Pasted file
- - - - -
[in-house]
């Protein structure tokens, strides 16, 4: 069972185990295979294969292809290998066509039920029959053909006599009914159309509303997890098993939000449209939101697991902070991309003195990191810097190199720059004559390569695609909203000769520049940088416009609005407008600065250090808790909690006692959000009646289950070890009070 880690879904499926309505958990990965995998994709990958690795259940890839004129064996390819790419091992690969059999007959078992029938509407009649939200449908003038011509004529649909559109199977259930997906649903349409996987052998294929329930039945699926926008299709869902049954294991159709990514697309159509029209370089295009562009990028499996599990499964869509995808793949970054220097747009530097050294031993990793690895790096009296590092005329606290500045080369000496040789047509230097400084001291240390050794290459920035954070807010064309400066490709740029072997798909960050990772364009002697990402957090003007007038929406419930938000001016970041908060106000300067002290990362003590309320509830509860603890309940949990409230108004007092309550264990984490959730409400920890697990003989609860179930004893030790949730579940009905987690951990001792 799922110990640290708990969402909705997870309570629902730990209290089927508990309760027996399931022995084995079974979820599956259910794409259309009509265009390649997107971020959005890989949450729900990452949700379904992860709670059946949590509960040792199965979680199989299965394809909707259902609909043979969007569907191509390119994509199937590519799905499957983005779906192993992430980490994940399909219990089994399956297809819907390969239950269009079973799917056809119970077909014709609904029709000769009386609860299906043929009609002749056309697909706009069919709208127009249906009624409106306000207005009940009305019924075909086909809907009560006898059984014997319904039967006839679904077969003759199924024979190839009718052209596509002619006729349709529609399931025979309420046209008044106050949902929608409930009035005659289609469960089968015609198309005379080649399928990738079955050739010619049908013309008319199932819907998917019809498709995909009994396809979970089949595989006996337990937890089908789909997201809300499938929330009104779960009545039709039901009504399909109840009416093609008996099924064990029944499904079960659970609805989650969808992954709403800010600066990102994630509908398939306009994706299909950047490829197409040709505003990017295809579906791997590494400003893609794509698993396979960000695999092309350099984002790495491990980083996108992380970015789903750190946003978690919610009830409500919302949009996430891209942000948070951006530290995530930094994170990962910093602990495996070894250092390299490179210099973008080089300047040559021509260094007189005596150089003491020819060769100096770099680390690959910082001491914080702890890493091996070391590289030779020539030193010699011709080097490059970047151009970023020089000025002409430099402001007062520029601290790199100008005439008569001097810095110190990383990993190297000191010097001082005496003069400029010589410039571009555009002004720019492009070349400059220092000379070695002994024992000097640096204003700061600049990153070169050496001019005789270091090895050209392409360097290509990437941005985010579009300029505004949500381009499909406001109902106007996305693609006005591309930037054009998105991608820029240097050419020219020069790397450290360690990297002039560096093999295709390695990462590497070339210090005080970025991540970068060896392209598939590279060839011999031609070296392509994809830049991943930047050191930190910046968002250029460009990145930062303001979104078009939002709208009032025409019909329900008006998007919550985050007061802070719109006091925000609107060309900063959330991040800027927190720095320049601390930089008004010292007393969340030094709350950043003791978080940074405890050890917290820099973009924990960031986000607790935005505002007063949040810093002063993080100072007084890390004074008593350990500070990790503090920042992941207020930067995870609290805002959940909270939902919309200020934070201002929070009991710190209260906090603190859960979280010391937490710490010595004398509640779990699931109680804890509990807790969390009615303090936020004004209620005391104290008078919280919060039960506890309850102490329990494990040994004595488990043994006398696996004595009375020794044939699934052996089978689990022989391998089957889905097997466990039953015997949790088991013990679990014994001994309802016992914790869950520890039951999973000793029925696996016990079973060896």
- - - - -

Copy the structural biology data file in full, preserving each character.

[in-house]
């Protein structure tokens, strides 16, 4: 069972185990295979294969292809290998066509039920029959053909006599009914159309509303997890098993939000449209939101697991902070991309003195990191810097190199720059004559390569695609909203000769520049940088416009609005407008600065250090808790909690006692959000009646289950070890009070 880690879904499926309505958990990965995998994709990958690795259940890839004129064996390819790419091992690969059999007959078992029938509407009649939200449908003038011509004529649909559109199977259930997906649903349409996987052998294929329930039945699926926008299709869902049954294991159709990514697309159509029209370089295009562009990028499996599990499964869509995808793949970054220097747009530097050294031993990793690895790096009296590092005329606290500045080369000496040789047509230097400084001291240390050794290459920035954070807010064309400066490709740029072997798909960050990772364009002697990402957090003007007038929406419930938000001016970041908060106000300067002290990362003590309320509830509860603890309940949990409230108004007092309550264990984490959730409400920890697990003989609860179930004893030790949730579940009905987690951990001792 799922110990640290708990969402909705997870309570629902730990209290089927508990309760027996399931022995084995079974979820599956259910794409259309009509265009390649997107971020959005890989949450729900990452949700379904992860709670059946949590509960040792199965979680199989299965394809909707259902609909043979969007569907191509390119994509199937590519799905499957983005779906192993992430980490994940399909219990089994399956297809819907390969239950269009079973799917056809119970077909014709609904029709000769009386609860299906043929009609002749056309697909706009069919709208127009249906009624409106306000207005009940009305019924075909086909809907009560006898059984014997319904039967006839679904077969003759199924024979190839009718052209596509002619006729349709529609399931025979309420046209008044106050949902929608409930009035005659289609469960089968015609198309005379080649399928990738079955050739010619049908013309008319199932819907998917019809498709995909009994396809979970089949595989006996337990937890089908789909997201809300499938929330009104779960009545039709039901009504399909109840009416093609008996099924064990029944499904079960659970609805989650969808992954709403800010600066990102994630509908398939306009994706299909950047490829197409040709505003990017295809579906791997590494400003893609794509698993396979960000695999092309350099984002790495491990980083996108992380970015789903750190946003978690919610009830409500919302949009996430891209942000948070951006530290995530930094994170990962910093602990495996070894250092390299490179210099973008080089300047040559021509260094007189005596150089003491020819060769100096770099680390690959910082001491914080702890890493091996070391590289030779020539030193010699011709080097490059970047151009970023020089000025002409430099402001007062520029601290790199100008005439008569001097810095110190990383990993190297000191010097001082005496003069400029010589410039571009555009002004720019492009070349400059220092000379070695002994024992000097640096204003700061600049990153070169050496001019005789270091090895050209392409360097290509990437941005985010579009300029505004949500381009499909406001109902106007996305693609006005591309930037054009998105991608820029240097050419020219020069790397450290360690990297002039560096093999295709390695990462590497070339210090005080970025991540970068060896392209598939590279060839011999031609070296392509994809830049991943930047050191930190910046968002250029460009990145930062303001979104078009939002709208009032025409019909329900008006998007919550985050007061802070719109006091925000609107060309900063959330991040800027927190720095320049601390930089008004010292007393969340030094709350950043003791978080940074405890050890917290820099973009924990960031986000607790935005505002007063949040810093002063993080100072007084890390004074008593350990500070990790503090920042992941207020930067995870609290805002959940909270939902919309200020934070201002929070009991710190209260906090603190859960979280010391937490710490010595004398509640779990699931109680804890509990807790969390009615303090936020004004209620005391104290008078919280919060039960506890309850102490329990494990040994004595488990043994006398696996004595009375020794044939699934052996089978689990022989391998089957889905097997466990039953015997949790088991013990679990014994001994309802016992914790869950520890039951999973000793029925696996016990079973060896």